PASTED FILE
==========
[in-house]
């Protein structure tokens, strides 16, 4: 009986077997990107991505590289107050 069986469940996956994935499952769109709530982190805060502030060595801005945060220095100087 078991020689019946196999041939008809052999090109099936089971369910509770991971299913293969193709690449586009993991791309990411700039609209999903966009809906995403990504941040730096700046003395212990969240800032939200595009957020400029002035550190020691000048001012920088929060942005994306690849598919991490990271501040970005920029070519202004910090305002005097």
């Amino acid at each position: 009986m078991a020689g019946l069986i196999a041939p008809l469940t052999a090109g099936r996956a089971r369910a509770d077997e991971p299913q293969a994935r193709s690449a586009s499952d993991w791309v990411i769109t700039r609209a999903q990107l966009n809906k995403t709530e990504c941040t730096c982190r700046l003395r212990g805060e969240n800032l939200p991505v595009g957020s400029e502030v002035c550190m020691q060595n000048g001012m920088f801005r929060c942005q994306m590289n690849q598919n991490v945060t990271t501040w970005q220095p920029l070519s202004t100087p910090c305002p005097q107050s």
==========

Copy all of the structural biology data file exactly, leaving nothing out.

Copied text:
[in-house]
């Protein structure tokens, strides 16, 4: 009986077997990107991505590289107050 069986469940996956994935499952769109709530982190805060502030060595801005945060220095100087 078991020689019946196999041939008809052999090109099936089971369910509770991971299913293969193709690449586009993991791309990411700039609209999903966009809906995403990504941040730096700046003395212990969240800032939200595009957020400029002035550190020691000048001012920088929060942005994306690849598919991490990271501040970005920029070519202004910090305002005097």
């Amino acid at each position: 009986m078991a020689g019946l069986i196999a041939p008809l469940t052999a090109g099936r996956a089971r369910a509770d077997e991971p299913q293969a994935r193709s690449a586009s499952d993991w791309v990411i769109t700039r609209a999903q990107l966009n809906k995403t709530e990504c941040t730096c982190r700046l003395r212990g805060e969240n800032l939200p991505v595009g957020s400029e502030v002035c550190m020691q060595n000048g001012m920088f801005r929060c942005q994306m590289n690849q598919n991490v945060t990271t501040w970005q220095p920029l070519s202004t100087p910090c305002p005097q107050s």